The two monks rushed inside to tell Yuan Chueh about the boy at the gate. The old man, palms together in a salute to Heaven, murmured, "Have mercy on him," and accompanied his subordinates outside. On seeing the near lifeless youth, he carried him inside with a profound sense of urgency. But, as he bent to pick the boy up, he inadvertently pulled the skin off the youth's knees, which were frozen to the ground. As they reentered the temple, thick crimson stains of blood remained on the snow, showing where the boy had so diligently knelt in devotion.

Inside, cradling the youth in his arms, the old priest lay the silent form on a mattressed platform in front of the temple shrine. By using a heated metal slap to go over different parts of the youth's body and feeding him a medicinal soup of ginger and herbs, the old man was able to revive the frozen devotee. Deeply moved by the degree of sincerity and dedication shown in one so young, Yuan Chueh accepted the youth's pledge and had his hair shaved to signify his membership in the order.

Tien Shan Pai

Meanwhile, outside, with the storm gone, the sun grinned wildly and brushed warmth over the mountains. As the snow melted, the crimson stain left by the boy's knees spread shyly. Then, growing bolder, it formed a red mist and rose, floating higher and higher, happily following the sun's knowing smile as it faded into the horizon. Observing this strange scene, the old priest was greatly inspired and called out, "Red Cloud! Surely this is the boy's name." And so, the boy came to be called Hung Yun (Red Cloud).

All the disciples were taught various forms of boxing and normally, each of them excelled in one or two of these forms. Hung Yun, however, learned and excelled in every form taught and as his precocious intelligence and assiduity began to assert themselves, he mastered and developed each form in a uniquely effective manner. By the time he was 20. He had risen above the abilities of his eleven classmates and none of them dared challenge him.

Yuan Chueh left this life and achieved Nirvana at ninety. As was the custom, before his death, he summoned all his disciples to his chamber to name a successor. While he named Chih Hui, the eldest disciple, head priest, he designated Hung Yun boxing master of the temple. Hung Yun, however, while pleased with his master's decision, was not unaware of the jealousy and antagonism it caused among his fellows. Recognizing, too, that discretion is indeed sometimes the better part of valor, he secretly left the mountain. As a mendicant monk, he traveled widely and, through meetings and conversations with fighters he met as he wandered, Hung Yun broadened and developed his own advanced boxing skills. Through persuasion, contributions, boxing demonstrations of his skills and even begging, he collected a substantial amount of money. But, because the material needs of a Buddhist monk are minimal, he saved most of it, returning to the western region of T'ien Shan to pay homage to Yuan Chueh.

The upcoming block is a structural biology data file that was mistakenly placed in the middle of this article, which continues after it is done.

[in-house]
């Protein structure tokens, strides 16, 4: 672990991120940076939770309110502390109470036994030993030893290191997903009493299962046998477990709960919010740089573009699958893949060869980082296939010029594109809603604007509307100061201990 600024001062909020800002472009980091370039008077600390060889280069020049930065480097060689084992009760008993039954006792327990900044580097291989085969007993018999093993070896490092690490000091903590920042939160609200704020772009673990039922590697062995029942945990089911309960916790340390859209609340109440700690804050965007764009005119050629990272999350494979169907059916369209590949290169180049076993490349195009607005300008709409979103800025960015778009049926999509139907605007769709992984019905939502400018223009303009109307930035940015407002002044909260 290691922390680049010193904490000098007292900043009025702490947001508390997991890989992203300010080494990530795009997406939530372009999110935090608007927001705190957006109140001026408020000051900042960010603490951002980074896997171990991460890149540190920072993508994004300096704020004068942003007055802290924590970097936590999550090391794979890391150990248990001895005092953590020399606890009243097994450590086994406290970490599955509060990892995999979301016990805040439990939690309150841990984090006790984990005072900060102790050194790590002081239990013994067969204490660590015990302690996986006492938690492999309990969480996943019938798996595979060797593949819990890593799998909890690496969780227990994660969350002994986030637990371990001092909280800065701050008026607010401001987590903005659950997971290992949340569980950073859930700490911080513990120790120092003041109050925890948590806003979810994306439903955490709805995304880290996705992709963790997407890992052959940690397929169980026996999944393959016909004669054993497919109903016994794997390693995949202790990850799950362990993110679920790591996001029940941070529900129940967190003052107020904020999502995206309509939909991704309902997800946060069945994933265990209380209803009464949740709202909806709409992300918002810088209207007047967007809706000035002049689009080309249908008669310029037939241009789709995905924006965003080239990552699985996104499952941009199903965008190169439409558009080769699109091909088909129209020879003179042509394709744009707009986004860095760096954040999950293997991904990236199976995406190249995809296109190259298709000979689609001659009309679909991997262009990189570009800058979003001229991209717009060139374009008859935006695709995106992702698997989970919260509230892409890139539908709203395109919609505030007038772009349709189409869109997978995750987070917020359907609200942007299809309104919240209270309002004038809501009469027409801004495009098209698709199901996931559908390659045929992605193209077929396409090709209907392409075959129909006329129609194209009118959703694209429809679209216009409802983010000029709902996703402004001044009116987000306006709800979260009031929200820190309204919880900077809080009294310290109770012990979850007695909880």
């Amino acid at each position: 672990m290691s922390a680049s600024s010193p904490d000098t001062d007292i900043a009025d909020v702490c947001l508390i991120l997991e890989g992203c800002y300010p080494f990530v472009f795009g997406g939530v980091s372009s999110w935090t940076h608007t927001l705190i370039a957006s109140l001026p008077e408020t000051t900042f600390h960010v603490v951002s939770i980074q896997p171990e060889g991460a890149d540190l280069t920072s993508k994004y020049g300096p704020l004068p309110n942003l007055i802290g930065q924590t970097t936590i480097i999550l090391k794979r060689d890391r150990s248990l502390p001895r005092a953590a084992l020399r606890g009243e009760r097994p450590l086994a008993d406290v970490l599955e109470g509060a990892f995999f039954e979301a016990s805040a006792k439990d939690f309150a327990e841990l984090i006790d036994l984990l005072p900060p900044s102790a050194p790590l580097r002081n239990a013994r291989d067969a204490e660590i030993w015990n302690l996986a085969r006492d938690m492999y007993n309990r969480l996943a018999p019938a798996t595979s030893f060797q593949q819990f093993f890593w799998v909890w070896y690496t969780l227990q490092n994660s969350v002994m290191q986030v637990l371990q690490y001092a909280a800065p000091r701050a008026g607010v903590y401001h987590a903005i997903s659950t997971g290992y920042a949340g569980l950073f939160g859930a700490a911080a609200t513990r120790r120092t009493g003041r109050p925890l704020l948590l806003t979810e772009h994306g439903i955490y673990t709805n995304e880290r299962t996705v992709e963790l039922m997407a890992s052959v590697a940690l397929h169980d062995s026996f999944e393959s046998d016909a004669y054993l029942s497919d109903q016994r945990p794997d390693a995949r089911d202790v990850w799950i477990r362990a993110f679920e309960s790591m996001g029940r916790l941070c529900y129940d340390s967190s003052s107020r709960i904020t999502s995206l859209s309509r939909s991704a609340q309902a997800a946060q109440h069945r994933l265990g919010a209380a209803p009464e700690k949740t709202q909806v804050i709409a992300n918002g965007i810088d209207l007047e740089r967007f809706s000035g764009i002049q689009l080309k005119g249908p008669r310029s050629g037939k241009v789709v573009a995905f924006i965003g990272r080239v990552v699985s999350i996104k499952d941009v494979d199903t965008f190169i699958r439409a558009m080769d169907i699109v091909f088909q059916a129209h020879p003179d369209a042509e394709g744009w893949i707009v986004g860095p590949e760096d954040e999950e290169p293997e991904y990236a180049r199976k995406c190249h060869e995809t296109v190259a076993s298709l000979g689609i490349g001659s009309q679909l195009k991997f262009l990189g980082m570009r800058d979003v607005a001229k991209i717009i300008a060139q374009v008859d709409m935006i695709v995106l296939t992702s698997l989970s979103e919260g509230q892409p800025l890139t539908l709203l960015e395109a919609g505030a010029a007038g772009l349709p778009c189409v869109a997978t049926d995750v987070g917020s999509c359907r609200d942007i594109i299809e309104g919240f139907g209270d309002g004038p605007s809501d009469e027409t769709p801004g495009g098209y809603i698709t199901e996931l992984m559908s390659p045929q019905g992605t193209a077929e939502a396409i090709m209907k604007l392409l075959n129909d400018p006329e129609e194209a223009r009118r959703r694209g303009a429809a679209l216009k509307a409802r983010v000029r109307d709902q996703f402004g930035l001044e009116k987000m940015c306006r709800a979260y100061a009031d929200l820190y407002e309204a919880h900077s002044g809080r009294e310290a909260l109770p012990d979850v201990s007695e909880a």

Here, he used the money collected to build another temple, Yuan Chueh Szu. When the temple was complete, he recruited disciples of high intelligence and marked physical and mental potential. And, in accordance with his late master's desires, Hung Yun taught not only devotion and purity but various forms of boxing. Also, he generally named the boxing taught in the temple T'ien Shan Pai. The rest of his life was spent as the master of this temple. He left this life and achieved Nirvana at ninety.

Eventually, the Ming Dynasty collapsed and was succeeded by the Ch'ing Dynasty, established by the northern barbarians, the Man Tsu (Manchu). The Han Tsu (the Chinese population proper), the conquered people of the Ming Dynasty, however, balked at what they considered subjugation by uncivilized, inferior heathens. Although they were never successful in their attempts to overthrow the Manchurian regime, they cherished the hope of driving out the northemers and reestablishing the Han aristocracy. Because their patriotism, combined with their boxing skills, provided some measure of retaliatory action, the disciples of Hung Yun were invaluable to the resistance efforts of the Han Tsu. In memory of their efforts and in recognition of Hung Yun's development of the art of boxing, the people renamed Yuan Chueh Szu, calling the temple Hung Yun Szu. Hung Yun himself was elevated to a position of high honor and respect and came to be called Hung Yun Lao Tsu (Reverend Elder Monk Hung Yun).